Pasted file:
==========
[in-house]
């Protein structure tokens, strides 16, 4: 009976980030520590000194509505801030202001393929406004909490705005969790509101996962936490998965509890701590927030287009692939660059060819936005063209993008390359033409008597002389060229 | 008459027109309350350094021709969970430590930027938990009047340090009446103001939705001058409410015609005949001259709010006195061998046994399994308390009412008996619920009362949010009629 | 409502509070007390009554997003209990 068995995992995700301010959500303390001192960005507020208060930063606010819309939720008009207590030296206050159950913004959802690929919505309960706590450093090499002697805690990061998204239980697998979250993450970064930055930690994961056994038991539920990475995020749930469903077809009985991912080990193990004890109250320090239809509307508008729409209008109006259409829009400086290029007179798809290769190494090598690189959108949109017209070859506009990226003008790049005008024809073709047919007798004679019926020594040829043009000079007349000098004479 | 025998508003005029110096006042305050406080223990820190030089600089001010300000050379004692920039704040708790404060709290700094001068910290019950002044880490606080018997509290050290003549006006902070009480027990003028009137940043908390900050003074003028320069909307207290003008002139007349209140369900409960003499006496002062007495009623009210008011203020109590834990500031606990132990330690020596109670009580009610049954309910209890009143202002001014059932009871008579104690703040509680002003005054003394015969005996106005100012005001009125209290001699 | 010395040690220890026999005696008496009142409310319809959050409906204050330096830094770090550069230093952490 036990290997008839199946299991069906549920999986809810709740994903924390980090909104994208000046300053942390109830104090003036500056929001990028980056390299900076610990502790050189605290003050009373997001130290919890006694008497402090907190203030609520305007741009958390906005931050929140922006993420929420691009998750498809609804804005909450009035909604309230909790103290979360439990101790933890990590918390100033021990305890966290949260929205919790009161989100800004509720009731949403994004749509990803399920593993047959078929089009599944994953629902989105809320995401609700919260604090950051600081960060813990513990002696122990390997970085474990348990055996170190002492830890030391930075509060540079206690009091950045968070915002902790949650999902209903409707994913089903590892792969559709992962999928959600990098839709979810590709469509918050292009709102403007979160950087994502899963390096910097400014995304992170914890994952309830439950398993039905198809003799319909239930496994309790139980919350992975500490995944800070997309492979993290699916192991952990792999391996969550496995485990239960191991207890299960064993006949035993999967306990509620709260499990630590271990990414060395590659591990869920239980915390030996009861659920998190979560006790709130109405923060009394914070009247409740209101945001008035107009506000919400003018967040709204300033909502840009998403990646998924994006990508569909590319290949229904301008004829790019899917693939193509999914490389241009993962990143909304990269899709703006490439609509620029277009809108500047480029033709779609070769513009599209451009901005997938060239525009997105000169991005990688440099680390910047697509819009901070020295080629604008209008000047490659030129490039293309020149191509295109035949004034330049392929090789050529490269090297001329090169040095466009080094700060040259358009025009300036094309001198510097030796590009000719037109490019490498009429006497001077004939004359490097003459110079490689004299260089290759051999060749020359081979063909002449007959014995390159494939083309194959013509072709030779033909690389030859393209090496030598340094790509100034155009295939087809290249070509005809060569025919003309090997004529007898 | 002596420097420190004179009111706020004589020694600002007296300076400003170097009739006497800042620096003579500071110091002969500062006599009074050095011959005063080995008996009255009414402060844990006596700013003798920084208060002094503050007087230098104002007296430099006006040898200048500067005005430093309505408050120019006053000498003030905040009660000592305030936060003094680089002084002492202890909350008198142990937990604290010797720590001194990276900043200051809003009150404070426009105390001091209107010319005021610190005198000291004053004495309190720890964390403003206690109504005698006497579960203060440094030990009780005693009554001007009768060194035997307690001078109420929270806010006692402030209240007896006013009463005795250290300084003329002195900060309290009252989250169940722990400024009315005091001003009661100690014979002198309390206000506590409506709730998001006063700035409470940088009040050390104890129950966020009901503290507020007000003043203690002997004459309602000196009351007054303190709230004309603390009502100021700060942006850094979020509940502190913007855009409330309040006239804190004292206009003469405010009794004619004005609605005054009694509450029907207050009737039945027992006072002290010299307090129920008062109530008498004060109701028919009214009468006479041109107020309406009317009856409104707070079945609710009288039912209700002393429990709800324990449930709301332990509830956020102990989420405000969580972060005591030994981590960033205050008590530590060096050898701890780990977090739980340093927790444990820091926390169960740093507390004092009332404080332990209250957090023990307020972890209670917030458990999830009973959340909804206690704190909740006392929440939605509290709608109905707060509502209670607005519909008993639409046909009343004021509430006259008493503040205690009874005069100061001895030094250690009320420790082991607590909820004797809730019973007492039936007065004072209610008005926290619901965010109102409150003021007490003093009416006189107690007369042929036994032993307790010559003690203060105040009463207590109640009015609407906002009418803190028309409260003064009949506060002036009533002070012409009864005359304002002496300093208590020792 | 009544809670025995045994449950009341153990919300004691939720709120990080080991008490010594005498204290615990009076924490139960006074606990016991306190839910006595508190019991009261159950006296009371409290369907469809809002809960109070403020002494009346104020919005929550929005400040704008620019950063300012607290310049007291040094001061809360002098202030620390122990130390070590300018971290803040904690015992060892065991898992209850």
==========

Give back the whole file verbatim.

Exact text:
[in-house]
């Protein structure tokens, strides 16, 4: 009976980030520590000194509505801030202001393929406004909490705005969790509101996962936490998965509890701590927030287009692939660059060819936005063209993008390359033409008597002389060229 | 008459027109309350350094021709969970430590930027938990009047340090009446103001939705001058409410015609005949001259709010006195061998046994399994308390009412008996619920009362949010009629 | 409502509070007390009554997003209990 068995995992995700301010959500303390001192960005507020208060930063606010819309939720008009207590030296206050159950913004959802690929919505309960706590450093090499002697805690990061998204239980697998979250993450970064930055930690994961056994038991539920990475995020749930469903077809009985991912080990193990004890109250320090239809509307508008729409209008109006259409829009400086290029007179798809290769190494090598690189959108949109017209070859506009990226003008790049005008024809073709047919007798004679019926020594040829043009000079007349000098004479 | 025998508003005029110096006042305050406080223990820190030089600089001010300000050379004692920039704040708790404060709290700094001068910290019950002044880490606080018997509290050290003549006006902070009480027990003028009137940043908390900050003074003028320069909307207290003008002139007349209140369900409960003499006496002062007495009623009210008011203020109590834990500031606990132990330690020596109670009580009610049954309910209890009143202002001014059932009871008579104690703040509680002003005054003394015969005996106005100012005001009125209290001699 | 010395040690220890026999005696008496009142409310319809959050409906204050330096830094770090550069230093952490 036990290997008839199946299991069906549920999986809810709740994903924390980090909104994208000046300053942390109830104090003036500056929001990028980056390299900076610990502790050189605290003050009373997001130290919890006694008497402090907190203030609520305007741009958390906005931050929140922006993420929420691009998750498809609804804005909450009035909604309230909790103290979360439990101790933890990590918390100033021990305890966290949260929205919790009161989100800004509720009731949403994004749509990803399920593993047959078929089009599944994953629902989105809320995401609700919260604090950051600081960060813990513990002696122990390997970085474990348990055996170190002492830890030391930075509060540079206690009091950045968070915002902790949650999902209903409707994913089903590892792969559709992962999928959600990098839709979810590709469509918050292009709102403007979160950087994502899963390096910097400014995304992170914890994952309830439950398993039905198809003799319909239930496994309790139980919350992975500490995944800070997309492979993290699916192991952990792999391996969550496995485990239960191991207890299960064993006949035993999967306990509620709260499990630590271990990414060395590659591990869920239980915390030996009861659920998190979560006790709130109405923060009394914070009247409740209101945001008035107009506000919400003018967040709204300033909502840009998403990646998924994006990508569909590319290949229904301008004829790019899917693939193509999914490389241009993962990143909304990269899709703006490439609509620029277009809108500047480029033709779609070769513009599209451009901005997938060239525009997105000169991005990688440099680390910047697509819009901070020295080629604008209008000047490659030129490039293309020149191509295109035949004034330049392929090789050529490269090297001329090169040095466009080094700060040259358009025009300036094309001198510097030796590009000719037109490019490498009429006497001077004939004359490097003459110079490689004299260089290759051999060749020359081979063909002449007959014995390159494939083309194959013509072709030779033909690389030859393209090496030598340094790509100034155009295939087809290249070509005809060569025919003309090997004529007898 | 002596420097420190004179009111706020004589020694600002007296300076400003170097009739006497800042620096003579500071110091002969500062006599009074050095011959005063080995008996009255009414402060844990006596700013003798920084208060002094503050007087230098104002007296430099006006040898200048500067005005430093309505408050120019006053000498003030905040009660000592305030936060003094680089002084002492202890909350008198142990937990604290010797720590001194990276900043200051809003009150404070426009105390001091209107010319005021610190005198000291004053004495309190720890964390403003206690109504005698006497579960203060440094030990009780005693009554001007009768060194035997307690001078109420929270806010006692402030209240007896006013009463005795250290300084003329002195900060309290009252989250169940722990400024009315005091001003009661100690014979002198309390206000506590409506709730998001006063700035409470940088009040050390104890129950966020009901503290507020007000003043203690002997004459309602000196009351007054303190709230004309603390009502100021700060942006850094979020509940502190913007855009409330309040006239804190004292206009003469405010009794004619004005609605005054009694509450029907207050009737039945027992006072002290010299307090129920008062109530008498004060109701028919009214009468006479041109107020309406009317009856409104707070079945609710009288039912209700002393429990709800324990449930709301332990509830956020102990989420405000969580972060005591030994981590960033205050008590530590060096050898701890780990977090739980340093927790444990820091926390169960740093507390004092009332404080332990209250957090023990307020972890209670917030458990999830009973959340909804206690704190909740006392929440939605509290709608109905707060509502209670607005519909008993639409046909009343004021509430006259008493503040205690009874005069100061001895030094250690009320420790082991607590909820004797809730019973007492039936007065004072209610008005926290619901965010109102409150003021007490003093009416006189107690007369042929036994032993307790010559003690203060105040009463207590109640009015609407906002009418803190028309409260003064009949506060002036009533002070012409009864005359304002002496300093208590020792 | 009544809670025995045994449950009341153990919300004691939720709120990080080991008490010594005498204290615990009076924490139960006074606990016991306190839910006595508190019991009261159950006296009371409290369907469809809002809960109070403020002494009346104020919005929550929005400040704008620019950063300012607290310049007291040094001061809360002098202030620390122990130390070590300018971290803040904690015992060892065991898992209850």